New Screening Method May Help Diagnose Undetectable Prostate Cancer
Men with persistently increased or fluctuating prostate specific antigen (PSA) levels and a negative prostate biopsy may benefit from a new prostate cancer screening method that uses the combination of a novel drug therapy plus changes in PSA levels over time to identify men who are more likely to have aggressive prostate cancer.
Each year in the United States, more than 192,000 men are diagnosed with prostate cancer and more than 27,000 die of the disease. In the U.S., men older than 50 are often offered PSA testing for the early detection of prostate cancer. The PSA test measures proteins that are produced and shed by the prostate. PSA levels tend to be elevated when prostate cancer is present, but levels can also be elevated in benign (non-cancerous) conditions affecting the prostate. There has been some controversy surrounding screening for prostate cancer with the PSA test because it may identify some cancers that don’t require treatment, resulting in overdiagnosis and exposing some men to unnecessary treatment and complications.
Researchers from the NewYork-Presbyterian Hospital/Weill Cornell Medical Center have found that PSA can be a more effective marker for prostate cancer when used with an additional drug therapy rather than as a stand-alone test. They developed and tested a combination screening method that involves the use of two 5-alpha-reductase inhibitor drugs, which are designed to reduce the size of an enlarged prostate (finasteride and dutasteride) along with continued PSA testing to identify hard-to-detect prostate cancers.
The screening method is designed for men who have consistently abnormal PSA results despite negative biopsies. This patient population presents a challenge because PSA alone is not a good indicator of prostate cancer. The theory is that the drug therapy could improve the value of the PSA test—because if PSA levels remain high after the prostate has shrunk, it could indicate the presence of cancer. What’s more, when the prostate gland is smaller, biopsy can be more effective.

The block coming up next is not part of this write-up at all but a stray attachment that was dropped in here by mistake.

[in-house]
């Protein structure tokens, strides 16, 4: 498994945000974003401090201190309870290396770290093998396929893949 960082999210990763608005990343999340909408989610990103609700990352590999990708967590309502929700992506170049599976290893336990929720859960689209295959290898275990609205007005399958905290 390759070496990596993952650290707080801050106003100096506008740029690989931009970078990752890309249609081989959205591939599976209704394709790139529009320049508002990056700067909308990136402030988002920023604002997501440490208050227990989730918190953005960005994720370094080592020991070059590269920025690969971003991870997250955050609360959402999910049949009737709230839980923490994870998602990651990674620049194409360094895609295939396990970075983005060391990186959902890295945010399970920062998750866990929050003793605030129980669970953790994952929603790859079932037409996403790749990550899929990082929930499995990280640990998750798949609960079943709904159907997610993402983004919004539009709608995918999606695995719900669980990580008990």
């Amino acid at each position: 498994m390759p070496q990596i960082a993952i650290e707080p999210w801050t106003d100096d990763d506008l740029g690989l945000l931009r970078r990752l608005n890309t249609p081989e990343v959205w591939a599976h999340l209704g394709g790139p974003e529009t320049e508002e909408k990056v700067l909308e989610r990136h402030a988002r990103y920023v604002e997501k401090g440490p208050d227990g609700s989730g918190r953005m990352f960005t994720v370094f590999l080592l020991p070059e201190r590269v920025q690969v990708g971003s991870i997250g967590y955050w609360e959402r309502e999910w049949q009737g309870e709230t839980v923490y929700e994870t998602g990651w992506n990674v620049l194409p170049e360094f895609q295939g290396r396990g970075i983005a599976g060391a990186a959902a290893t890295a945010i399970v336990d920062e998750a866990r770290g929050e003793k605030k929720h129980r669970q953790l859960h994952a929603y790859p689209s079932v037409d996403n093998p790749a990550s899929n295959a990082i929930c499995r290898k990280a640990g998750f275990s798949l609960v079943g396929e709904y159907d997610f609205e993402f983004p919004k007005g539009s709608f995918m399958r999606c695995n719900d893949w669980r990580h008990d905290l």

To evaluate the new method, researchers conducted a two-part study that included 276 men with a PSA of 4 or higher, a normal digital rectal examination, and two or more negative biopsies. During the first phase of the study, 97 patients received 5 milligrams of finasteride or dutasteride daily. These men underwent PSA testing at 6 and 12 months and a transrectal ultrasonography and a biopsy at one year. The results indicated that after one year of the drug therapy, PSA levels dropped by an average of 48 percent in all men; however, the level of reduction was significantly higher in men with benign prostate disease and significantly lower in the 28 percent of men whose prostate biopsy detected cancer.
During the second phase of the study, 179 patients received the same drug therapy but only underwent biopsy if their PSA showed a change of more than 0.4 ng/ml. Overall, 42 men underwent biopsy and 26 of those men had cancer. Among those that had cancer, 77 percent had high-grade tumors.
The researchers concluded that the level of change in PSA levels after 5-alpha-reductase inhibitor therapy may be useful in diagnosing prostate cancer in patients with persistently high PSA levels and negative biopsies. What’s more, the screening method may prevent unnecessary biopsies. The researchers speculated that the drug therapy may be helpful in diagnosing undetectable prostate cancer.
Kaplan SA, Lee RK, Chung DE, et al. Prostate biopsy in response to a change in nadir prostate specific antigen of 0.4 ng/ml after treatment with 5α-reductase inhibitors markedly enhances the detection rate of prostate cancer. Journal of Urology. 2012; 188(3): 757-761.
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